A new drug which reduces the risk of contracting HIV by up to 90% is coming to the UK and to the NHS.

The PrEP pill has been called the “most significant breakthrough” for health this generation. The virus has begun to be beaten back by this new pill and it may soon be available to the general public through the NHS. Scientists have found that a single dose of pre-exposure prophylaxis, known as PrEp pill or Truvada, when it is in pill form, would provide a massive boost in protection for those at risk.

With a successful trial period behind it, the process which allows for the creation of more pills can be dramatically sped up to help reduce those who are at the most risk of infection. The news comes as a welcome relief following the resurgence of the disease amongst gay and bisexual men in 2013, leading to an all-time high in infection rates.

The rate of infection also has not slowed down as some suggested that it would; following an increase in awareness brought about by charities and spokespeople fighting the virus. The rate of infection has not slowed in over a decade.

The question then becomes what does this new drug do? According to the Centers for Disease Control and Prevention, pre-exposure prophylaxis, the PrEP pill, is a medication which will be taken daily and can prevent people who do not have HIV, but who are at substantial risk of getting it, from contracting the infection. This means that when someone is exposed to HIV through sex or the use of tainted needles, the medicines can help to keep the virus from establishing a permanent infection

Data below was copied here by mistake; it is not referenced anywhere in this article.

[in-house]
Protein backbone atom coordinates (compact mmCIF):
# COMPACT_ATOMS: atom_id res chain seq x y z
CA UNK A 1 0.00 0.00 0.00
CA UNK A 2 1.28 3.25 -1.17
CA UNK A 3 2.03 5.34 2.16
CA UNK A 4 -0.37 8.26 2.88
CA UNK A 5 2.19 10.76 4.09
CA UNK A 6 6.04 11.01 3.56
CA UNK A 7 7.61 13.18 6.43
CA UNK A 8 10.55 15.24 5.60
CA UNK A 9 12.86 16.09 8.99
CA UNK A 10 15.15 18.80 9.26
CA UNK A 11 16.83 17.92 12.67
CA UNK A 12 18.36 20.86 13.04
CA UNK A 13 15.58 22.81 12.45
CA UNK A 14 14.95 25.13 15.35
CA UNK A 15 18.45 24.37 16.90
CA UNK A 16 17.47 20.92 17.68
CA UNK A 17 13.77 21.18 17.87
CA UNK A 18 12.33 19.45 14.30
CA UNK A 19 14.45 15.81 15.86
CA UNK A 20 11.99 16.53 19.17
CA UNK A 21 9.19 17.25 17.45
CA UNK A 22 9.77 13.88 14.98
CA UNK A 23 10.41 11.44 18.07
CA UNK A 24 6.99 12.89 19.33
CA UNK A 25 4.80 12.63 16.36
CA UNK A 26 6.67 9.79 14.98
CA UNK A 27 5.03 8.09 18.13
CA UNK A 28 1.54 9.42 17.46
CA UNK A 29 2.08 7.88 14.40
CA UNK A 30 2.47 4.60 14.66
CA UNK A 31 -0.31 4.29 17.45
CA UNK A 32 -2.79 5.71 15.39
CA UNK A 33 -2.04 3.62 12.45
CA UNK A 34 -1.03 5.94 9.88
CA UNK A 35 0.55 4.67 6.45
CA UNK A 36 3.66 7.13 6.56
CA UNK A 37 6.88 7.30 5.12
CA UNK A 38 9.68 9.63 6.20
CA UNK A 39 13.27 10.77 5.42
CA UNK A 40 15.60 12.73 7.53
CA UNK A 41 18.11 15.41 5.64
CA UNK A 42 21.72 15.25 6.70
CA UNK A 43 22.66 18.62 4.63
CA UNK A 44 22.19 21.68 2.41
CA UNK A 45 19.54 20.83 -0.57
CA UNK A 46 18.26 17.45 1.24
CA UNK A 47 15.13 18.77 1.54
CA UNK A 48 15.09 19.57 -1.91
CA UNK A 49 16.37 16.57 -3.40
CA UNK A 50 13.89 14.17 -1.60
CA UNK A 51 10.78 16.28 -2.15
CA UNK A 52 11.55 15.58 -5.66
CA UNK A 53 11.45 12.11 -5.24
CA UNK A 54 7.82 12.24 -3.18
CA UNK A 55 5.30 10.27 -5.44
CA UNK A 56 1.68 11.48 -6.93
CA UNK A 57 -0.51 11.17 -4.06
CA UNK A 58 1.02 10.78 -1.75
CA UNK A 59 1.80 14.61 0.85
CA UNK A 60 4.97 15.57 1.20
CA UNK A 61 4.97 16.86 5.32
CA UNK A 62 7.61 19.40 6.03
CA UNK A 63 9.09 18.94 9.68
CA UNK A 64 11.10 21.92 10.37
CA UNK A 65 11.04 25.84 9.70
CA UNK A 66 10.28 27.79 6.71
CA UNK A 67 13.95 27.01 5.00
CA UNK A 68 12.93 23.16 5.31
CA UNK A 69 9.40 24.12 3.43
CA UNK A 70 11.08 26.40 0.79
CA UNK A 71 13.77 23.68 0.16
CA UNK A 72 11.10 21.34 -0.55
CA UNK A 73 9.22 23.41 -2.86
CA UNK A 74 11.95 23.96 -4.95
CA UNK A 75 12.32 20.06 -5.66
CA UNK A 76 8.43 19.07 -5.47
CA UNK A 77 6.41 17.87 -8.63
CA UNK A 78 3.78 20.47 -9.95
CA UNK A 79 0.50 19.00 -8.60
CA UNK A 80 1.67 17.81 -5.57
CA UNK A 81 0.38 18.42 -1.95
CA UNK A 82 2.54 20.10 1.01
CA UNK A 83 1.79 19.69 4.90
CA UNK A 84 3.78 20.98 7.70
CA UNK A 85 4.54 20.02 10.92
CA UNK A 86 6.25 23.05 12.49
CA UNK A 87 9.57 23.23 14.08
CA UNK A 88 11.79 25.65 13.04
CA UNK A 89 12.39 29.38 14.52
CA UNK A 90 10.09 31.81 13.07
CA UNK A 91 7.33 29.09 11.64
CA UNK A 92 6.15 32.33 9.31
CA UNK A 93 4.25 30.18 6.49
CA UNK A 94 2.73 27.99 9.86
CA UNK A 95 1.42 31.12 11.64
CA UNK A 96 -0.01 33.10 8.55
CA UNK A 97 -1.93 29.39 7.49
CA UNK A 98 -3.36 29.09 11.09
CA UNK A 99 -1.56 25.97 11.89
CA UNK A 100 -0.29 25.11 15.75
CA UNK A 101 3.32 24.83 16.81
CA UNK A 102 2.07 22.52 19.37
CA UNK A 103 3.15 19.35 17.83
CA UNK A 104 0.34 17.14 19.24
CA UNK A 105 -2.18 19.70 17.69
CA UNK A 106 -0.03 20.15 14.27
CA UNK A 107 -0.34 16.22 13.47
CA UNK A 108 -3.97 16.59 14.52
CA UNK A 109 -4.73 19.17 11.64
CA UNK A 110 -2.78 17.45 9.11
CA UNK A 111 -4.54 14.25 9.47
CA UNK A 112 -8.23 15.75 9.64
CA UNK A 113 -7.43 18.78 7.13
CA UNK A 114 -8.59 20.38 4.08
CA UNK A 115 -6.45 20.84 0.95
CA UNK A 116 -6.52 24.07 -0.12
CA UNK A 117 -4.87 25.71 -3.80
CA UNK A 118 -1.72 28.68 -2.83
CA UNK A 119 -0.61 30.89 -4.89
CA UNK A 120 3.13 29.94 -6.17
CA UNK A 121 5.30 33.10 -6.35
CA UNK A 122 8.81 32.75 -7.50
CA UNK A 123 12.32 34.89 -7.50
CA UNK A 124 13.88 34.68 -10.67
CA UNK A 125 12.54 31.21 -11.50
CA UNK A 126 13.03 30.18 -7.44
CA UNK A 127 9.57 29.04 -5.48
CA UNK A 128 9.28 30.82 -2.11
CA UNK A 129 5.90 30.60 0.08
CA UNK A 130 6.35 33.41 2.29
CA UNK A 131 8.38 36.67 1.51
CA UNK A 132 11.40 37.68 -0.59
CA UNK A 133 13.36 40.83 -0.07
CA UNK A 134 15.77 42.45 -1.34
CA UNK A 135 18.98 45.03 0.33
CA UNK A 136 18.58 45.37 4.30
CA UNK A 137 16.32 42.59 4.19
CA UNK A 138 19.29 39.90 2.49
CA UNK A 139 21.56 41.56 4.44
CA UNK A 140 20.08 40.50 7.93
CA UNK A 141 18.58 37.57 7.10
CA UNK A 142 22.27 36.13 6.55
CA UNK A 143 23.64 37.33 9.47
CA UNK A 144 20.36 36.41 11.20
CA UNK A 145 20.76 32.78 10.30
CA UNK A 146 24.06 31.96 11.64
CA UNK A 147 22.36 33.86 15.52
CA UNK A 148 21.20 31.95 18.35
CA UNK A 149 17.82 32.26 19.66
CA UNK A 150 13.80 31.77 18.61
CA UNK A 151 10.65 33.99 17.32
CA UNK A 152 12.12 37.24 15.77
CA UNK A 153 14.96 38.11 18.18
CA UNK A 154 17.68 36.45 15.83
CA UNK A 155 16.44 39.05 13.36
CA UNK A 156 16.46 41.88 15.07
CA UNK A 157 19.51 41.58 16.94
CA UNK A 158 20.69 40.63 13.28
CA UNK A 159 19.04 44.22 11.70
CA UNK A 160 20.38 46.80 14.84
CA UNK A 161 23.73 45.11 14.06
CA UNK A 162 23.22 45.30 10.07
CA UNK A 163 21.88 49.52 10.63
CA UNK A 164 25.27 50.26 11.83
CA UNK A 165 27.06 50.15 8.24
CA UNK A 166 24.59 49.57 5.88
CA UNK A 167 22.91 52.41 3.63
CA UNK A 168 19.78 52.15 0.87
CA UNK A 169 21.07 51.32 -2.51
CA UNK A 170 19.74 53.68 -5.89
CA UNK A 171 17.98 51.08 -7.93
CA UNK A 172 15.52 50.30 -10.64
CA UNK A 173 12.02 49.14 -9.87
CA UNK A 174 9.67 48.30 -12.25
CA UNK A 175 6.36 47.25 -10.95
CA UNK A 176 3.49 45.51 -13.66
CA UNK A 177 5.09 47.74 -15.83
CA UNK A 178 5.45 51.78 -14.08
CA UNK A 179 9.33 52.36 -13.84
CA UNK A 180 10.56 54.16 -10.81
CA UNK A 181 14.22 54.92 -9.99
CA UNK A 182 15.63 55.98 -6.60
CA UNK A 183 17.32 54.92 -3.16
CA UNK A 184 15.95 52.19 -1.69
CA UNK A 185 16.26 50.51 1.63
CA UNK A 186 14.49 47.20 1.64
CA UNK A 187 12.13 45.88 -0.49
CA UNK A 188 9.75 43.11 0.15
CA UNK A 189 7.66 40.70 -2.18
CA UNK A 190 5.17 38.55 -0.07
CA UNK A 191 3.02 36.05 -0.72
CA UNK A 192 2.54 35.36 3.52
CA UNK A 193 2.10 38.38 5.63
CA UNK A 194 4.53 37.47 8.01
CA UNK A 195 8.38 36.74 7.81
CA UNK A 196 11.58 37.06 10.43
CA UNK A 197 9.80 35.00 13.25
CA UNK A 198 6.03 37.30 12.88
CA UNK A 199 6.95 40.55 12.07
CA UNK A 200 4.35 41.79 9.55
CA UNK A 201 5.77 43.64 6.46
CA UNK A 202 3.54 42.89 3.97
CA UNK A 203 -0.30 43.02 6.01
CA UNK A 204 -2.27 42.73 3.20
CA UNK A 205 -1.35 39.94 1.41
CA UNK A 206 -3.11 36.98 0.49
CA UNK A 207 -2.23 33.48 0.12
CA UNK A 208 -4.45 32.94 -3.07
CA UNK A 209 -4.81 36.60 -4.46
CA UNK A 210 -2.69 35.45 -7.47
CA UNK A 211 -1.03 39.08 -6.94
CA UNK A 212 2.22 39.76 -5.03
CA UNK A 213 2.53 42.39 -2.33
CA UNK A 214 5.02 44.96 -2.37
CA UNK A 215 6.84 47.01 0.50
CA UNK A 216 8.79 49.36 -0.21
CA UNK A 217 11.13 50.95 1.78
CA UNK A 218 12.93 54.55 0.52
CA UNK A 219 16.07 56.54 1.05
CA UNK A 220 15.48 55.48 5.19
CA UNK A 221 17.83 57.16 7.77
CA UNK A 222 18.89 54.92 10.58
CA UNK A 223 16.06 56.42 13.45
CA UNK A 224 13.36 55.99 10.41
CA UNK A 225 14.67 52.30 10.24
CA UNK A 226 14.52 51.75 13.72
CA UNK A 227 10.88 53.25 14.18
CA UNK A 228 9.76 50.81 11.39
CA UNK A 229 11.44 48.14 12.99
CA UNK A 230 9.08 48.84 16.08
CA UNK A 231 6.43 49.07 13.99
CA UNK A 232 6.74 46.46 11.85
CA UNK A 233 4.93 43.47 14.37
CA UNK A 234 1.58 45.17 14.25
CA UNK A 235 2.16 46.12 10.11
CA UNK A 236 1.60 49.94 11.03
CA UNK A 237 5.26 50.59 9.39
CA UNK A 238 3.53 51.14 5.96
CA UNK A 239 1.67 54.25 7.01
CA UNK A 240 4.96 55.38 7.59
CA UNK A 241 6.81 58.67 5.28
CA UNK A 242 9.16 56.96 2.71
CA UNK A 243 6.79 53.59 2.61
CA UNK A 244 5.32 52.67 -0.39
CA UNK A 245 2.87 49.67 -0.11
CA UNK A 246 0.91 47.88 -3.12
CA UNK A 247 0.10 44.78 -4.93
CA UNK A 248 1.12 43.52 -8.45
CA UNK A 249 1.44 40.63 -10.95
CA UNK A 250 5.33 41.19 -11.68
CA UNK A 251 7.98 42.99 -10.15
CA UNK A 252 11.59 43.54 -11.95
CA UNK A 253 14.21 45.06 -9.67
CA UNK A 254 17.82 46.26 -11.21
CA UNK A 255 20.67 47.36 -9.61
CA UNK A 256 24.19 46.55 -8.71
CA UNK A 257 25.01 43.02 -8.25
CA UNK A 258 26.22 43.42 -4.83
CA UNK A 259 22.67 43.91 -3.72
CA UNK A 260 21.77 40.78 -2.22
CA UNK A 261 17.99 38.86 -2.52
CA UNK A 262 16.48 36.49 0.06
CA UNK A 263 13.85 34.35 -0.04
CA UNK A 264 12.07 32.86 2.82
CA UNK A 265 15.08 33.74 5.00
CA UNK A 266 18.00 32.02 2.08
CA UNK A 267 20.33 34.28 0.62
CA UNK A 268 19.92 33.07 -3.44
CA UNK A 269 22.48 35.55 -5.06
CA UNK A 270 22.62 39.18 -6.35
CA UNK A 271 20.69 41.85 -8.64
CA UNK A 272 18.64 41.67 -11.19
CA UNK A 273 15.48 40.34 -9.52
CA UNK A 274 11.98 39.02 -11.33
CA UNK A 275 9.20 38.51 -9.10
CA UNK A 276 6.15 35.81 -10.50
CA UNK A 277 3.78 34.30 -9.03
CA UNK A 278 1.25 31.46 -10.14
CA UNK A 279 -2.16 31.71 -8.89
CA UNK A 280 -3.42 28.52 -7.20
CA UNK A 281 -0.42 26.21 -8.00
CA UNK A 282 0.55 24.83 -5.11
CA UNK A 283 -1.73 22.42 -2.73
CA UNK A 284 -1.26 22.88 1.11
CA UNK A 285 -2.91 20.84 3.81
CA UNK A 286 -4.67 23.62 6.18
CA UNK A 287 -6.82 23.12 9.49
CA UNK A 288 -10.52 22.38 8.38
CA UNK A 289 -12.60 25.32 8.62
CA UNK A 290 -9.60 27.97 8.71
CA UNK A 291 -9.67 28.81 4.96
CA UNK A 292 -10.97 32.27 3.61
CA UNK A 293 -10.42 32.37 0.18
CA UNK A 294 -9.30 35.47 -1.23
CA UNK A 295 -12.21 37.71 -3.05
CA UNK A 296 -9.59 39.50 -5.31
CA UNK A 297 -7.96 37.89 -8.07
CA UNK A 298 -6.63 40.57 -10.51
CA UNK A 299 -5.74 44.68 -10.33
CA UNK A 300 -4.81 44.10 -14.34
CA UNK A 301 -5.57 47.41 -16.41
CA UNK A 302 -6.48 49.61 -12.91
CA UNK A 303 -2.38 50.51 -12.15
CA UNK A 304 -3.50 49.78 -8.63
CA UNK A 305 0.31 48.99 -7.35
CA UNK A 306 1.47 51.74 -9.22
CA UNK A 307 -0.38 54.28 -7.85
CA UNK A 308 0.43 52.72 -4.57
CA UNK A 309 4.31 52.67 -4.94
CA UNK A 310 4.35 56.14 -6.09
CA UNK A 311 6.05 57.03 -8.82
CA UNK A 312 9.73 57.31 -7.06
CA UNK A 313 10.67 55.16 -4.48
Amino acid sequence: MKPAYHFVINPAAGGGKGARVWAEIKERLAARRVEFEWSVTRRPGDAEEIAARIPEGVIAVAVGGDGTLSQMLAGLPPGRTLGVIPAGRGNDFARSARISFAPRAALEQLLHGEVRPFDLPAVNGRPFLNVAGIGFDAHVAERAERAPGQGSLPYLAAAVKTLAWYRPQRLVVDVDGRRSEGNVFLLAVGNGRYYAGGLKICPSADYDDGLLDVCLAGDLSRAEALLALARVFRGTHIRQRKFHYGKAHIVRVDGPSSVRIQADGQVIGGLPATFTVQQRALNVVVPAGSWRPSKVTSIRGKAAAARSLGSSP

The pill itself, Truvanda, is made up of two medicines, tenofovir and emtricitabine, which are both used to treat the disease once a person is infected. Now they will be used to fight the virus before it ever takes hold.

As part of the trial the pill was distributed to 407 men in London, York, Brighton, Manchester, Birmingham and Sheffield. The analysis following the trial found that infection rates significantly reduced the number of new infections, said Dr Sheena McCormack of the Medical Research Council Clinical Trials Unit at University College London; who is leading the study.

She went on to say that “The exciting opportunity this offers is to make the biggest dent in the epidemic of all time. It will be better than treatment as prevention.”
Dr Rosemary Gillespie, chief executive at Terrence Higgins Trust, also stated that this was the “most exciting development in HIV prevention in a number of years.” She added “For a trial to be fast-tracked in this way is rare, and shows just how much confidence researchers have in PrEP as a tool to reduce the spread of HIV,”

“The PROUD study has accelerated the process. We will now be looking to the NHS to match that pace, and act swiftly to ensure those most at risk of HIV in the UK can access PrEP.” This was what rounded out Dr Gillespie’s statement.

This advancement represents an enormous leap forward in how HIV is treated and prevented. This change could well mean the betterment of innumerable lives and who is to say that this breakthrough is not just the first of a series of steps to eradicate this awful disease from our planet. Let us hope that is what is happening.